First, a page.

For the rutabega, potato, sweet potato, and parsnip I simply mashed with a fork. (Below is the rutabega)


The carrots, beans, and broccoli I pulsed in my mini food processor then mashed a bit more with a fork.


Finally, I used 1 ounce freezer trays to create individual portions. I kept all ingredients separate, and did small portions of each until I get a feel for what Elsie prefers. I do plan on thawing several and creating some combos as well.



…and there we have it! 16 1 oz portions to use over the next several weeks in addition to some of the easily available fresh items (avocado, banana, peach) and canned/boxed staples. Some things just make sense to get pre made to avoid the hassle (making your own pumpkin puree??? puhlease!) and to be sure you always have something available (the Whole Foods applesauce is great…one ingredient–Apples! with no added sugar).


Here’s to Healthy Beginnings!


Going Free

We have returned from our mini-cation to Denver…it was a great trip, Elsie met her Colorado family, I met my new nephew, and per usual we spent the bulk of our time planning what to eat, making food, and gorging our selves.  We had a fabulous Mother’s Day Brunch with all the fixin’s–Wendy Egg Casserole, French Toast Casserole, Spinach/Strawberry/Blue Cheese Salad, Cheesecake, Birthday cake…yum!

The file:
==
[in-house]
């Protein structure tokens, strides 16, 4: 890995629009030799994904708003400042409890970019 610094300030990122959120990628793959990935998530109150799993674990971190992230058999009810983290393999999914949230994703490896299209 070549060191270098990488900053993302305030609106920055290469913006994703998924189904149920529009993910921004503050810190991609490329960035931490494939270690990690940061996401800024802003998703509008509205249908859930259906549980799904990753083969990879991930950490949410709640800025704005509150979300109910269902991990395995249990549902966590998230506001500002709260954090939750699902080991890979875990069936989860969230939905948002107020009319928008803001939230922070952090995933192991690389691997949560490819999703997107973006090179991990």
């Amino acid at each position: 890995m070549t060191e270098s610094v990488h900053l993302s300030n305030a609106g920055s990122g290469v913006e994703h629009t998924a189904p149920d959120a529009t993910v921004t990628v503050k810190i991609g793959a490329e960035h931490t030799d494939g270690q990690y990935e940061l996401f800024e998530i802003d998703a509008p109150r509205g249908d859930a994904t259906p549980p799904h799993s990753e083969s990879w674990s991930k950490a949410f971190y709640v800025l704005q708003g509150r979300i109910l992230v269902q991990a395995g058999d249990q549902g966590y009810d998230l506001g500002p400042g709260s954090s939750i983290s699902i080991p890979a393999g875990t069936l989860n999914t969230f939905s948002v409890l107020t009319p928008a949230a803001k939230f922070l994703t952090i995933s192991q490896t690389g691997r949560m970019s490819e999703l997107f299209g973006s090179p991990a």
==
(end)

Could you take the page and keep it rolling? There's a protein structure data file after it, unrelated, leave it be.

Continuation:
Ironic that in the land of the “gluten free” we feasted on wheat products the entire time.  My sister Chris has been gluten free for a couple of years now and raves about how much better she feels.  She assured us it is really just a habit change, and once we are used to it, it really does not seem like so much work. Brad and I have considered going sans gluten and dairy for a while now to help ease his digestive woes (he also has a family history of Celiac Disease).  Brad is not technically allergic to dairy or gluten, but several cousins of his who have the same issues report that a gluten free diet really helped to ease their digestive tumult.